We don’t always have the luxury of optimism, of knowing things will get better. When my dad was dying of cancer several years ago, we knew he wasn’t going to improve. I know this is a struggle that every family must go through.
Every family is different. In size, relationship, income level, culture, language. Designing a robust homecare system to fit all our needs has been and will continue to be difficult. But the political will is there and together we are slowly making change.
As a healthcare union that is trying to raise awareness of how important homecare really is, we are generally optimistic. We think that more and more people are recognizing the benefits of homecare and realizing that it’s a direction that most of us want to take.
Homecare is generally regarded as a very cost-efficient healthcare option because when people have access to care at home, they spend less time at the emergency room and in hospital when it is not strictly necessary. Economic efficiencies are an added bonus to improving the form of care that people of all ages prefer, if available.
We just did a campaign called “Rise for Homecare” for which ads appeared around the province calling on personal support workers and clients alike to write in with their stories about the services they give and receive.
In March 2015 we had commissioned an opinion poll and research report, which came back with some of the findings that we have been hearing anecdotally from members over the years:
- Clients deeply appreciate and value their homecare workers and the services they deliver
- For clients, consistency is crucial
One daughter of a client sent us a message of gratitude for all personal support workers.
“My mother has Alzheimer’s and lives at home with her husband, but would be in a long term care home if we hadn’t been able to arrange some caregiver relief for him. I will write to my MPP! Thanks for all you do!”
We learned more about some of the problems, too. As one client tellingly wrote through the “Rise for Homecare” site,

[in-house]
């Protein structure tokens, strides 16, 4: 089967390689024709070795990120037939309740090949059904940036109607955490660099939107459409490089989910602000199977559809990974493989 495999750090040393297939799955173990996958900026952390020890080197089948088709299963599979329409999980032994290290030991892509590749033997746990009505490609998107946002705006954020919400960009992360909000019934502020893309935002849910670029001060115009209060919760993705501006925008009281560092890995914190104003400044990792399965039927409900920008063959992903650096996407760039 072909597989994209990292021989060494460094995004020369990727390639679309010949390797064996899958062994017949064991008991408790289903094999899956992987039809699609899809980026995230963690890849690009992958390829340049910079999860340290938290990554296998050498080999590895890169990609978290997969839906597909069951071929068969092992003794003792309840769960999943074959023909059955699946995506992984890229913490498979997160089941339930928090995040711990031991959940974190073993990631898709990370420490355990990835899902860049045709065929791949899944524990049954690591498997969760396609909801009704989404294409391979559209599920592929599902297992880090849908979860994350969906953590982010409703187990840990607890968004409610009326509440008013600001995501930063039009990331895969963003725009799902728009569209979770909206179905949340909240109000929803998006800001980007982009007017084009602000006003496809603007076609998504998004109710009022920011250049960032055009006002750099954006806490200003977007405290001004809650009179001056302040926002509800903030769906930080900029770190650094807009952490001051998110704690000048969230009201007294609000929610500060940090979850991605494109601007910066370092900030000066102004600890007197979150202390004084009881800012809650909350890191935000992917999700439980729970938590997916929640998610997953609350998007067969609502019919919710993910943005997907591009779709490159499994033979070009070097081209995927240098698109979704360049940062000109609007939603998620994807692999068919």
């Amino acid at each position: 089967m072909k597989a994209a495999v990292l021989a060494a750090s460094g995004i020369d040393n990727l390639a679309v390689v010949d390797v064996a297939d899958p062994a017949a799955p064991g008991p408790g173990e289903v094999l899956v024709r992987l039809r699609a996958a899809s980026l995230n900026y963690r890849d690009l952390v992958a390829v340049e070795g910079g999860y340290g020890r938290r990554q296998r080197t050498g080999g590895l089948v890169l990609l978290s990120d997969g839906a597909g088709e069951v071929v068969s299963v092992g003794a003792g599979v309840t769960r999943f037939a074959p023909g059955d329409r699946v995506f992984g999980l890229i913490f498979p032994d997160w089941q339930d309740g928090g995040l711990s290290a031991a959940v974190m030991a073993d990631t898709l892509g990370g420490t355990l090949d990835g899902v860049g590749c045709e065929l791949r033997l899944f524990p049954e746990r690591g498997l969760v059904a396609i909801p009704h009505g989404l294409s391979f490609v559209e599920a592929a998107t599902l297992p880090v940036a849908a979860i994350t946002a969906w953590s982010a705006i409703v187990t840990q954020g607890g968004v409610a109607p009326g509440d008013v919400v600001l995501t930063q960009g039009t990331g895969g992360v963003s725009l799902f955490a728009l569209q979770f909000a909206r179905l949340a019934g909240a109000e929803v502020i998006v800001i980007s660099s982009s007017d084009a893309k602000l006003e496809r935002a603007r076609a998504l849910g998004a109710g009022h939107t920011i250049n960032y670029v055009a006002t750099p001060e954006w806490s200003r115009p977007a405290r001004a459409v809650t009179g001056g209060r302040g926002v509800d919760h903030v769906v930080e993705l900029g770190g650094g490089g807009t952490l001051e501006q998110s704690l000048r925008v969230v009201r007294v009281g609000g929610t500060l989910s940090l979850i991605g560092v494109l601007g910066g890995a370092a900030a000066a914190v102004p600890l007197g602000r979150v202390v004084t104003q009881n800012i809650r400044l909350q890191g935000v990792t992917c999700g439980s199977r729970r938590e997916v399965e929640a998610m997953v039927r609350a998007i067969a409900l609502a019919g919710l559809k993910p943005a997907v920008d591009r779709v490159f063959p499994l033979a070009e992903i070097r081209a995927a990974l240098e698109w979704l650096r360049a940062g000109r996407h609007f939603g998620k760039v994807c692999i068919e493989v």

“I needed more than 2 hours a week, so I had to arrange and pay for another 6 hours a week on my own. Luckily, I was able to scrape together the money. What if I could not have done so?”
We did “Rise for Homecare” because, as one personal support worker wrote in, we want to make sure “our various levels of government that make the decisions look after our seniors and provide what is necessary to give them quality care.”
The first step is recognizing the problems, which our Health Minister has done, then working with stakeholders to find real solutions, such as the new move toward a self-directed care model for homecare clients.
Change is slow, but it is happening.
We can’t afford to take our healthcare system for granted. This ties in to political engagement that we need to encourage in one another. We all pay into public services together and the healthcare system takes up the largest chunk of those funds. We must think of this when it comes time to casting our vote in any election.
Our organization has maintained a continued presence in the healthcare community while different governments have come and gone. We hope that by pushing for improvements and raising public awareness we will make a difference over time. With our aging population, that means getting our home and community care system fully on track.
Let’s always remember the human reasons why we are doing this. Let’s remember our moms, dads, and other family that we so desperately want to see living at home.
Let’s think of our own individual needs, whether we are using the services currently or are thinking about it. Let’s remember the needs of that personal support worker who makes around $15/hour and sits in his pick-up to cry after helping a family through the death of a loved one.
By remembering these stories and feeling their impact we will guide ourselves to a better future.